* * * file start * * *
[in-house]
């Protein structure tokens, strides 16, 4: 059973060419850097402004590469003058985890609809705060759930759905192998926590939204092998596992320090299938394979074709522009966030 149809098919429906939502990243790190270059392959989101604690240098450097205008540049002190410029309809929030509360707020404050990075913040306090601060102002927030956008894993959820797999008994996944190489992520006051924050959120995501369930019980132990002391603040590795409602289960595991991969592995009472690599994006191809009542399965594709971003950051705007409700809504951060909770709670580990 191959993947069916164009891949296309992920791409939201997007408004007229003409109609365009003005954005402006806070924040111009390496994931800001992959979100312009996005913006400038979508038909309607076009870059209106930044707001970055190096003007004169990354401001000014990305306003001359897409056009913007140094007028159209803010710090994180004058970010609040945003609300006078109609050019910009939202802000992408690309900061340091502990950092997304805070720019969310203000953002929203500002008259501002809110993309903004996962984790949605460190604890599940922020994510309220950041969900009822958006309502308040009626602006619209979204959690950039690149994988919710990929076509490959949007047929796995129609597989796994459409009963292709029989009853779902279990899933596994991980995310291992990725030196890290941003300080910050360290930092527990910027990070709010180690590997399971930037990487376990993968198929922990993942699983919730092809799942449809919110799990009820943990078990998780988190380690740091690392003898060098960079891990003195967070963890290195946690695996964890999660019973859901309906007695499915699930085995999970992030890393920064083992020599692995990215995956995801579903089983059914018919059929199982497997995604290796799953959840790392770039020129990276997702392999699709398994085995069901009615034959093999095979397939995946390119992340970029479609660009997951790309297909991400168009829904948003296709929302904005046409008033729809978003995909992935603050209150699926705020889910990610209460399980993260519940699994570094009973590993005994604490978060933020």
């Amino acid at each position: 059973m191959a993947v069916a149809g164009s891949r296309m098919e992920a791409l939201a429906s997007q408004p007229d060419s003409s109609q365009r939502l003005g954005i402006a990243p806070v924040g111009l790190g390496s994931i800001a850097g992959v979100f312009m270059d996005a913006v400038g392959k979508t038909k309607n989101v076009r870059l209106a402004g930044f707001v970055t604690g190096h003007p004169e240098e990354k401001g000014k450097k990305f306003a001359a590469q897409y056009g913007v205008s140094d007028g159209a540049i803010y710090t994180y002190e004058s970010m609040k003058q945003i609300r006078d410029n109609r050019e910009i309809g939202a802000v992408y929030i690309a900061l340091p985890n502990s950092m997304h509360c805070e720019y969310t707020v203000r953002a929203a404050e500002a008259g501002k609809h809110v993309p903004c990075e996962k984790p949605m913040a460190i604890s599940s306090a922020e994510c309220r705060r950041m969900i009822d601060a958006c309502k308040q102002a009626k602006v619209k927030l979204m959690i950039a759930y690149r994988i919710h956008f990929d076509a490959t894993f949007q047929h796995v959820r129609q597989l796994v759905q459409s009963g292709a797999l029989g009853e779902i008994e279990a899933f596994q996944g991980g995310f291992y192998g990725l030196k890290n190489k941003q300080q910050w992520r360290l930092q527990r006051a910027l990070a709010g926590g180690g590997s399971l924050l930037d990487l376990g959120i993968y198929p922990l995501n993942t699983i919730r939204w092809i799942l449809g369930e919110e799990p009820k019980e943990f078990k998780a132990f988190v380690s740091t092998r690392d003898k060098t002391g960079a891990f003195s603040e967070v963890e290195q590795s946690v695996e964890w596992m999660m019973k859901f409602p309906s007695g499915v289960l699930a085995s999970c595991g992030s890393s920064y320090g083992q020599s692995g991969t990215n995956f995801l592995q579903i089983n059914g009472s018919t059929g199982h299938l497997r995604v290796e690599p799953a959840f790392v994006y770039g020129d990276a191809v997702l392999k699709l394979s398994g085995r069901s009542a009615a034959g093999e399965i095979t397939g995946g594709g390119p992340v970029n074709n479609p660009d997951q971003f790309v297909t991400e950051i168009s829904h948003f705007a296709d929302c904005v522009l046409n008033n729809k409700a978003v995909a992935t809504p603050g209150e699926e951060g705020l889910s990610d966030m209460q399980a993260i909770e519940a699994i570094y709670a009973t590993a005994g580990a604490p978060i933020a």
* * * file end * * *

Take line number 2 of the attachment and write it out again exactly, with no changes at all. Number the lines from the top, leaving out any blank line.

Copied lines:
């Protein structure tokens, strides 16, 4: 059973060419850097402004590469003058985890609809705060759930759905192998926590939204092998596992320090299938394979074709522009966030 149809098919429906939502990243790190270059392959989101604690240098450097205008540049002190410029309809929030509360707020404050990075913040306090601060102002927030956008894993959820797999008994996944190489992520006051924050959120995501369930019980132990002391603040590795409602289960595991991969592995009472690599994006191809009542399965594709971003950051705007409700809504951060909770709670580990 191959993947069916164009891949296309992920791409939201997007408004007229003409109609365009003005954005402006806070924040111009390496994931800001992959979100312009996005913006400038979508038909309607076009870059209106930044707001970055190096003007004169990354401001000014990305306003001359897409056009913007140094007028159209803010710090994180004058970010609040945003609300006078109609050019910009939202802000992408690309900061340091502990950092997304805070720019969310203000953002929203500002008259501002809110993309903004996962984790949605460190604890599940922020994510309220950041969900009822958006309502308040009626602006619209979204959690950039690149994988919710990929076509490959949007047929796995129609597989796994459409009963292709029989009853779902279990899933596994991980995310291992990725030196890290941003300080910050360290930092527990910027990070709010180690590997399971930037990487376990993968198929922990993942699983919730092809799942449809919110799990009820943990078990998780988190380690740091690392003898060098960079891990003195967070963890290195946690695996964890999660019973859901309906007695499915699930085995999970992030890393920064083992020599692995990215995956995801579903089983059914018919059929199982497997995604290796799953959840790392770039020129990276997702392999699709398994085995069901009615034959093999095979397939995946390119992340970029479609660009997951790309297909991400168009829904948003296709929302904005046409008033729809978003995909992935603050209150699926705020889910990610209460399980993260519940699994570094009973590993005994604490978060933020």